South Africa s efforts to produce vaccines are key to helping the African continent become more self-sufficient in inoculations to combat COVID-19 and many other diseases, the visiting chief of the World Health Organization said Friday.
Tedros visited the Biomedical Research Institute at the Tygerberg campus of Stellenbosch University on Friday. He is also scheduled to visit Afrigen Biologics & Vaccines and the Biovac laboratories in Cape Town.
The pandemic had shown the need for local production of vaccines in low and middle-income countries, he said addressing a press briefing on Friday.
“More than half of the world’s population is now fully vaccinated, and yet 84% of the population of Africa is yet to receive a single dose,” he said. “Much of this inequity has been driven by the fact that globally vaccine production is concentrated in a few, mostly high-income countries. One of the most obvious lessons of the pandemic, therefore, is the urgent need to increase local production of vaccines, especially in low and middle-income countries.”
Tedros was also scheduled to visit the Afrigen lab that, with support from the WHO, is creating a COVID-19 vaccine from scratch. The laboratory is replicating the Moderna vaccine using mRNA vaccine technology. The Afrigen facility has backing from WHO and several other partners including the governments of South Africa, France and Belgium. The initiative is also supported by the Africa Centers for Disease Control and Prevention.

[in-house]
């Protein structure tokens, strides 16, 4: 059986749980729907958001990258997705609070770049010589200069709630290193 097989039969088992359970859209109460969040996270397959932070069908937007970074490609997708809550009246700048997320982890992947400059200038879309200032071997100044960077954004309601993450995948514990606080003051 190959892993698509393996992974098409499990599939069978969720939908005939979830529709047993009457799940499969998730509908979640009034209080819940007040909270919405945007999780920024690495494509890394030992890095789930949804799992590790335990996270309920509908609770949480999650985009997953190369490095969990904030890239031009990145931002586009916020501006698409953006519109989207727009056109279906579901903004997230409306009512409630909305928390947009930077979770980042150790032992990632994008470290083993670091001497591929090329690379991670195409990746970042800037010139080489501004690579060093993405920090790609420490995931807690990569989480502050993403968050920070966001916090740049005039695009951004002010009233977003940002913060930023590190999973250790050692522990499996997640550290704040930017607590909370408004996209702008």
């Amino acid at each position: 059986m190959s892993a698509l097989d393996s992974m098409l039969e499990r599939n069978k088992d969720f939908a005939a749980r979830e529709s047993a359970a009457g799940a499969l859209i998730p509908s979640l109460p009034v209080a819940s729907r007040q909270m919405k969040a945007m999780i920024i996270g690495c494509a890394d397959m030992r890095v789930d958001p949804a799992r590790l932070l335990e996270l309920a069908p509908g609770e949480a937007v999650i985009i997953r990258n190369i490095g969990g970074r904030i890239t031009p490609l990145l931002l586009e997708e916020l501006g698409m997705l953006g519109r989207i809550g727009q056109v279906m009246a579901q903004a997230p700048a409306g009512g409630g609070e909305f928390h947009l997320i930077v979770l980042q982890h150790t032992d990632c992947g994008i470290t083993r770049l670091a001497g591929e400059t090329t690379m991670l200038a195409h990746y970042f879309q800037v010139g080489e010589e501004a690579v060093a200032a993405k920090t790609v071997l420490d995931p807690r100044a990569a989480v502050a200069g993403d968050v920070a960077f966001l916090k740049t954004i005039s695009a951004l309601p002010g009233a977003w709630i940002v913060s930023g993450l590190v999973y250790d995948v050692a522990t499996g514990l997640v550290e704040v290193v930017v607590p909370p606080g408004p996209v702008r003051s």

Tedros said it is expected that clinical trials for the vaccine candidate developed by Afrigen would start in 2022 and it is hoped that approval for its use will be granted in 2024.
“Delighted to be in South Africa to visit the groundbreaking WHO mRNA vaccine technology transfer hub in Cape Town.” Tedros tweeted Friday. “If COVID19 has taught the world anything, it is all countries need equitable access to knowledge and tools that protect health. The hub is making this possible in South Africa.”